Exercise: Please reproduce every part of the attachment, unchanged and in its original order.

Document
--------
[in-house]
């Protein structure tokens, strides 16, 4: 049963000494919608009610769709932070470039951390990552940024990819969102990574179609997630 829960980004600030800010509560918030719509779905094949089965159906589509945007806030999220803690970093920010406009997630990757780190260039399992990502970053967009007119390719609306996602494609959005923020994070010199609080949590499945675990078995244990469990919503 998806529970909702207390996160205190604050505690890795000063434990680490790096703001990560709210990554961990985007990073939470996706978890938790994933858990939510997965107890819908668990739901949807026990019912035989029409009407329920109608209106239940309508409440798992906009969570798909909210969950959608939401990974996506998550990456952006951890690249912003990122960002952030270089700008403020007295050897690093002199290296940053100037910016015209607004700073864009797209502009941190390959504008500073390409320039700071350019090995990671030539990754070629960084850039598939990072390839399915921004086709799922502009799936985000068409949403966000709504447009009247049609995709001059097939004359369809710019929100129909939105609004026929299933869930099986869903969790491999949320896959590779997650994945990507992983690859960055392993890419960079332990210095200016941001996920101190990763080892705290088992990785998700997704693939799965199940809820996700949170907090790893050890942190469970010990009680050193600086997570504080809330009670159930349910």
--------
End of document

[in-house]
């Protein structure tokens, strides 16, 4: 049963000494919608009610769709932070470039951390990552940024990819969102990574179609997630 829960980004600030800010509560918030719509779905094949089965159906589509945007806030999220803690970093920010406009997630990757780190260039399992990502970053967009007119390719609306996602494609959005923020994070010199609080949590499945675990078995244990469990919503 998806529970909702207390996160205190604050505690890795000063434990680490790096703001990560709210990554961990985007990073939470996706978890938790994933858990939510997965107890819908668990739901949807026990019912035989029409009407329920109608209106239940309508409440798992906009969570798909909210969950959608939401990974996506998550990456952006951890690249912003990122960002952030270089700008403020007295050897690093002199290296940053100037910016015209607004700073864009797209502009941190390959504008500073390409320039700071350019090995990671030539990754070629960084850039598939990072390839399915921004086709799922502009799936985000068409949403966000709504447009009247049609995709001059097939004359369809710019929100129909939105609004026929299933869930099986869903969790491999949320896959590779997650994945990507992983690859960055392993890419960079332990210095200016941001996920101190990763080892705290088992990785998700997704693939799965199940809820996700949170907090790893050890942190469970010990009680050193600086997570504080809330009670159930349910």